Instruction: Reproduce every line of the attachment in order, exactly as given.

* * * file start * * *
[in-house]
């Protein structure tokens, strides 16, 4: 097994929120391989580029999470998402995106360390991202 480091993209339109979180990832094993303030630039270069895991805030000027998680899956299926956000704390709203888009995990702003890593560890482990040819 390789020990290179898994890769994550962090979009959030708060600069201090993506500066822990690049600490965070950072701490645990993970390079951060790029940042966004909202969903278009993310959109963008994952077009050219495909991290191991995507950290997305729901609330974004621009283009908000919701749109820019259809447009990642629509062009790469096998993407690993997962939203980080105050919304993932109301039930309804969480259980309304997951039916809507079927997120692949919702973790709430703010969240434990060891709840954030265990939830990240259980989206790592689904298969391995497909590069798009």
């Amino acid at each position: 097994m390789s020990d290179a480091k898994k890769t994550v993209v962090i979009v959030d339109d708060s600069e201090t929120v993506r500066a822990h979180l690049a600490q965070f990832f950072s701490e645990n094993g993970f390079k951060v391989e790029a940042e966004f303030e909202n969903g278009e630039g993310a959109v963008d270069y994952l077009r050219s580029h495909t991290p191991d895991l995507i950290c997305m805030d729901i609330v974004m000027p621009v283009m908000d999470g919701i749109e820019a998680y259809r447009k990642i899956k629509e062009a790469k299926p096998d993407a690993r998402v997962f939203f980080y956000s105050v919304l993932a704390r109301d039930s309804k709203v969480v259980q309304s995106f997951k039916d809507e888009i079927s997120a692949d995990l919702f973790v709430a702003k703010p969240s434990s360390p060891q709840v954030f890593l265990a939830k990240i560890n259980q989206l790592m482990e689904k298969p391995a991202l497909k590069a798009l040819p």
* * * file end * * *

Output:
[in-house]
């Protein structure tokens, strides 16, 4: 097994929120391989580029999470998402995106360390991202 480091993209339109979180990832094993303030630039270069895991805030000027998680899956299926956000704390709203888009995990702003890593560890482990040819 390789020990290179898994890769994550962090979009959030708060600069201090993506500066822990690049600490965070950072701490645990993970390079951060790029940042966004909202969903278009993310959109963008994952077009050219495909991290191991995507950290997305729901609330974004621009283009908000919701749109820019259809447009990642629509062009790469096998993407690993997962939203980080105050919304993932109301039930309804969480259980309304997951039916809507079927997120692949919702973790709430703010969240434990060891709840954030265990939830990240259980989206790592689904298969391995497909590069798009």
């Amino acid at each position: 097994m390789s020990d290179a480091k898994k890769t994550v993209v962090i979009v959030d339109d708060s600069e201090t929120v993506r500066a822990h979180l690049a600490q965070f990832f950072s701490e645990n094993g993970f390079k951060v391989e790029a940042e966004f303030e909202n969903g278009e630039g993310a959109v963008d270069y994952l077009r050219s580029h495909t991290p191991d895991l995507i950290c997305m805030d729901i609330v974004m000027p621009v283009m908000d999470g919701i749109e820019a998680y259809r447009k990642i899956k629509e062009a790469k299926p096998d993407a690993r998402v997962f939203f980080y956000s105050v919304l993932a704390r109301d039930s309804k709203v969480v259980q309304s995106f997951k039916d809507e888009i079927s997120a692949d995990l919702f973790v709430a702003k703010p969240s434990s360390p060891q709840v954030f890593l265990a939830k990240i560890n259980q989206l790592m482990e689904k298969p391995a991202l497909k590069a798009l040819p």